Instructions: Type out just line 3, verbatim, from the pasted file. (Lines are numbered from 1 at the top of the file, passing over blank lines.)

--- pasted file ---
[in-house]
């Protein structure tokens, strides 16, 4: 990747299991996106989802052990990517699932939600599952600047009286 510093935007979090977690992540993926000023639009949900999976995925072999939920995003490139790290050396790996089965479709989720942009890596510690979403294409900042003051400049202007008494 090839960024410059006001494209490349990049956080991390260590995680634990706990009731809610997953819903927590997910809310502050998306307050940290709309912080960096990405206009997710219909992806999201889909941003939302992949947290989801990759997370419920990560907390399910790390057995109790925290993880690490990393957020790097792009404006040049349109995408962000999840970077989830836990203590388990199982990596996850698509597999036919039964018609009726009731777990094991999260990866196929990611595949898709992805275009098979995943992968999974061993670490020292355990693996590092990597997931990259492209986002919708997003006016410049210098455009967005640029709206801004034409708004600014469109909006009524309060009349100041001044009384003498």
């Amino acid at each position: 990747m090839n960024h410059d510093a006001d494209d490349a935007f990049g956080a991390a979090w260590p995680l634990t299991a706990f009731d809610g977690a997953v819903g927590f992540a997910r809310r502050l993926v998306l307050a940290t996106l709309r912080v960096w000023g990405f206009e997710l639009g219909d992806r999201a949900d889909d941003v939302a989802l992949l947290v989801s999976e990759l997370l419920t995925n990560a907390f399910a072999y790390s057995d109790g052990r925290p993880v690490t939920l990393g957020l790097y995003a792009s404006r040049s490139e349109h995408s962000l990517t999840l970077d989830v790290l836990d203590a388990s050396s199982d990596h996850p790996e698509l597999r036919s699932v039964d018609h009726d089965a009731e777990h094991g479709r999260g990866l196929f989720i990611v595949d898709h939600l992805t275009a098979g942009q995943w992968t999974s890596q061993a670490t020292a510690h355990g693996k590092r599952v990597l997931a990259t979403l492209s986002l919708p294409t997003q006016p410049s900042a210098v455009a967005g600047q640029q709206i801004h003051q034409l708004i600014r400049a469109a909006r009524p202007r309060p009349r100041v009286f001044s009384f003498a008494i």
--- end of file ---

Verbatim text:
């Amino acid at each position: 990747m090839n960024h410059d510093a006001d494209d490349a935007f990049g956080a991390a979090w260590p995680l634990t299991a706990f009731d809610g977690a997953v819903g927590f992540a997910r809310r502050l993926v998306l307050a940290t996106l709309r912080v960096w000023g990405f206009e997710l639009g219909d992806r999201a949900d889909d941003v939302a989802l992949l947290v989801s999976e990759l997370l419920t995925n990560a907390f399910a072999y790390s057995d109790g052990r925290p993880v690490t939920l990393g957020l790097y995003a792009s404006r040049s490139e349109h995408s962000l990517t999840l970077d989830v790290l836990d203590a388990s050396s199982d990596h996850p790996e698509l597999r036919s699932v039964d018609h009726d089965a009731e777990h094991g479709r999260g990866l196929f989720i990611v595949d898709h939600l992805t275009a098979g942009q995943w992968t999974s890596q061993a670490t020292a510690h355990g693996k590092r599952v990597l997931a990259t979403l492209s986002l919708p294409t997003q006016p410049s900042a210098v455009a967005g600047q640029q709206i801004h003051q034409l708004i600014r400049a469109a909006r009524p202007r309060p009349r100041v009286f001044s009384f003498a008494i």